WILLIAMS: There's a concept in Hinduism and it's also in Buddhism called darma and it basically means finding your path or finding your meaning of your individual life, finding your purpose. What I realized was for me to find my purpose and continuing living my life, I had to go back to the NFL and kind of make things life. I looked at the way that I left at the time, it was going to be hard for me to do anything meaningful because I was gonna have to recover.

TPG: The Dolphins pick Ronnie Brown with the second pick overall, who you could say appeared to be a franchise running back. You have a new coach, Nick Saban, who by all accounts was hard on his players, hard in college, really hard in the NFL compared with other coaches, but you do choose to come back. How accepted were you when you came back?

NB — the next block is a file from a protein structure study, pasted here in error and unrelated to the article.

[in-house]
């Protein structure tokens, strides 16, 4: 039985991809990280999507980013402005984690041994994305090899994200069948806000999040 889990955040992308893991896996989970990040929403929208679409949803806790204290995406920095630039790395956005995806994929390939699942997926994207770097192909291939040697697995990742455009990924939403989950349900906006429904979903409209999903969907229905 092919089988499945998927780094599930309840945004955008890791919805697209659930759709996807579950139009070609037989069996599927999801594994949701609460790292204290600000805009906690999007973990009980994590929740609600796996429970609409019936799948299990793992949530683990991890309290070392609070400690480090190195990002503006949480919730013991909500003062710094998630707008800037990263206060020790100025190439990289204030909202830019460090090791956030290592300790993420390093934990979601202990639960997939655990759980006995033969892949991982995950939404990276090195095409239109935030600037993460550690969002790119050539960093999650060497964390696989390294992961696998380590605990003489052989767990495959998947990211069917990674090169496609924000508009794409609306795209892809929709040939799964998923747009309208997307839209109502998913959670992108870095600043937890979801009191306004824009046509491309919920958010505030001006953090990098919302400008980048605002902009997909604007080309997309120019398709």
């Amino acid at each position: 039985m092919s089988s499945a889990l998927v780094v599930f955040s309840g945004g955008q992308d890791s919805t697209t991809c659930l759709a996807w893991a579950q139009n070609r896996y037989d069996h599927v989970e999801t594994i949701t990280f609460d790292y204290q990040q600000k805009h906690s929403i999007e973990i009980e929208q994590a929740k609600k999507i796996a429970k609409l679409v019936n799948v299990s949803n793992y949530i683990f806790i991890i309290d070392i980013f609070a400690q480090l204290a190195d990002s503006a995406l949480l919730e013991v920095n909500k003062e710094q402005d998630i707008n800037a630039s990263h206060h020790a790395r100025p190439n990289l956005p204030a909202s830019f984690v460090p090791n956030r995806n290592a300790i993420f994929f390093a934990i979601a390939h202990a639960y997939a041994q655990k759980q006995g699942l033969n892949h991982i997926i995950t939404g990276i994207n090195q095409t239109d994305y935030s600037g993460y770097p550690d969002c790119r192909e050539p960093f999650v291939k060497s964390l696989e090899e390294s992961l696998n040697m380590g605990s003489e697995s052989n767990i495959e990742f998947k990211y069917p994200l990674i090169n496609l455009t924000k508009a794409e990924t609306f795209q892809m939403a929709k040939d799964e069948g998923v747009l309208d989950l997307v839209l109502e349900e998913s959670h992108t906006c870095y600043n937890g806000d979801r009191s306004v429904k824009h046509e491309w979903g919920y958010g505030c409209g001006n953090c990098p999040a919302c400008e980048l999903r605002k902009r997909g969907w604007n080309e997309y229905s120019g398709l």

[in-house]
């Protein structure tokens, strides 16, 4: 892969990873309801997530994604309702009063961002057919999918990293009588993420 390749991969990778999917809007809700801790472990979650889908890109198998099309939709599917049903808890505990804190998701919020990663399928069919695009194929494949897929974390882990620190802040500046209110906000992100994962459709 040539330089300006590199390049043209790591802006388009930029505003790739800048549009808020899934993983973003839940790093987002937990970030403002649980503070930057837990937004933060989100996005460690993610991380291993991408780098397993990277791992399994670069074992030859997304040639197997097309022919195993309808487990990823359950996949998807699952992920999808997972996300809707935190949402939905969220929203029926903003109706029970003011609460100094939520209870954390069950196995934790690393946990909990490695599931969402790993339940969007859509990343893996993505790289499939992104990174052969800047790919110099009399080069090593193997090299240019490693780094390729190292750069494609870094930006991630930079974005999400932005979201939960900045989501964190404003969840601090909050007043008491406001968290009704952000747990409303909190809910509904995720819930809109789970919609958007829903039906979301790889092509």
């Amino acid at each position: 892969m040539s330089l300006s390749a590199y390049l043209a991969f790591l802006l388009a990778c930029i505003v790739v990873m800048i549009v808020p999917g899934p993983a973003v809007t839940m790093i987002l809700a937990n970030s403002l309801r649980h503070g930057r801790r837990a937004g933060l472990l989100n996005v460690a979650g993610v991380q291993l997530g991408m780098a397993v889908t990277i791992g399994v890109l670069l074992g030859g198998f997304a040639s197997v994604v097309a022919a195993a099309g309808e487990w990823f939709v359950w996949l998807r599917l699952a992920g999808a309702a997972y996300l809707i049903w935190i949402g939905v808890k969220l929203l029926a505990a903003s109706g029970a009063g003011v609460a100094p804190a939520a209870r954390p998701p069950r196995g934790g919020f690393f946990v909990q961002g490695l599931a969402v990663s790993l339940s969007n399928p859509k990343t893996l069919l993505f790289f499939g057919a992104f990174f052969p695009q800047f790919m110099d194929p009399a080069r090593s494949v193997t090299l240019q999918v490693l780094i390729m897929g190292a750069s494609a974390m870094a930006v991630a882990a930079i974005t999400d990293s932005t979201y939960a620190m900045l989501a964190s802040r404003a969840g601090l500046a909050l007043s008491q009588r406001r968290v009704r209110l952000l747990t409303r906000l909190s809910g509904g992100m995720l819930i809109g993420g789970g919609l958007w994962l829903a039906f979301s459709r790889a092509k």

WILLIAMS: Nick Saban was a big part of me coming back. He reached out to me and said, "Hey, we'd love to have you back." I was surprised because yeah, I'd heard all the rumors and heard about his reputation. When he asked me to come back, I was open to it. I get back to Florida in June and he set it up for me to stay at the Residence Inn in Boca [Raton] and he sent our strength coach up to Boca every day to work me out for about a month to go get me back in shape. When I showed up at camp, I was in the best shape of my life and Ronnie held out, so I got to run first-team reps in training camp. I think once I got on the field and my teammates saw that I was me, they accepted me pretty quickly.

TPG: Now, you can break the internet right now if there's any truth to anything, Ricky, but there was no you and Nick Saban talking about everything over a joint when you got back?